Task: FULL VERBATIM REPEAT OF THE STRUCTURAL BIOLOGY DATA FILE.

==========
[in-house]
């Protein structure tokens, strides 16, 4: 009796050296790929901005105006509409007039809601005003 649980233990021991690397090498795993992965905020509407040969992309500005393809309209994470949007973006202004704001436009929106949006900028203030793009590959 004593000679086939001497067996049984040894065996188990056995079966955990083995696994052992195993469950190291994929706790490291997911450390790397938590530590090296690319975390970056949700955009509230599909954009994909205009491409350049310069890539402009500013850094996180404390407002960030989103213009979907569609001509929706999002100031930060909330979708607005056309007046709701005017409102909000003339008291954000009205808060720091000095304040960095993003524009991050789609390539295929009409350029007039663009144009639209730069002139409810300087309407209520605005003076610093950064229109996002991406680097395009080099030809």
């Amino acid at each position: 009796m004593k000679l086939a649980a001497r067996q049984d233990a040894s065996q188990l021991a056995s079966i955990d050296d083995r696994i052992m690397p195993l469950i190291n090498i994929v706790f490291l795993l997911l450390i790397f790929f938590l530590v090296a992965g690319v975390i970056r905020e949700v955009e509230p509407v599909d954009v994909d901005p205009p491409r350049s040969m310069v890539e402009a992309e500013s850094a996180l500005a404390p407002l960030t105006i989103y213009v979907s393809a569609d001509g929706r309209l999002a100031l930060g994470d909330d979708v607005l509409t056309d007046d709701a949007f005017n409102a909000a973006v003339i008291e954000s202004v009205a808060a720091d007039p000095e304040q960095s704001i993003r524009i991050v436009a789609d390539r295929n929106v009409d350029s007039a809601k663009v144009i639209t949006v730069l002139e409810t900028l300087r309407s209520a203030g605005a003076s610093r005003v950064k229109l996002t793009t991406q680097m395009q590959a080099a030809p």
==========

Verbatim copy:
[in-house]
């Protein structure tokens, strides 16, 4: 009796050296790929901005105006509409007039809601005003 649980233990021991690397090498795993992965905020509407040969992309500005393809309209994470949007973006202004704001436009929106949006900028203030793009590959 004593000679086939001497067996049984040894065996188990056995079966955990083995696994052992195993469950190291994929706790490291997911450390790397938590530590090296690319975390970056949700955009509230599909954009994909205009491409350049310069890539402009500013850094996180404390407002960030989103213009979907569609001509929706999002100031930060909330979708607005056309007046709701005017409102909000003339008291954000009205808060720091000095304040960095993003524009991050789609390539295929009409350029007039663009144009639209730069002139409810300087309407209520605005003076610093950064229109996002991406680097395009080099030809």
């Amino acid at each position: 009796m004593k000679l086939a649980a001497r067996q049984d233990a040894s065996q188990l021991a056995s079966i955990d050296d083995r696994i052992m690397p195993l469950i190291n090498i994929v706790f490291l795993l997911l450390i790397f790929f938590l530590v090296a992965g690319v975390i970056r905020e949700v955009e509230p509407v599909d954009v994909d901005p205009p491409r350049s040969m310069v890539e402009a992309e500013s850094a996180l500005a404390p407002l960030t105006i989103y213009v979907s393809a569609d001509g929706r309209l999002a100031l930060g994470d909330d979708v607005l509409t056309d007046d709701a949007f005017n409102a909000a973006v003339i008291e954000s202004v009205a808060a720091d007039p000095e304040q960095s704001i993003r524009i991050v436009a789609d390539r295929n929106v009409d350029s007039a809601k663009v144009i639209t949006v730069l002139e409810t900028l300087r309407s209520a203030g605005a003076s610093r005003v950064k229109l996002t793009t991406q680097m395009q590959a080099a030809p």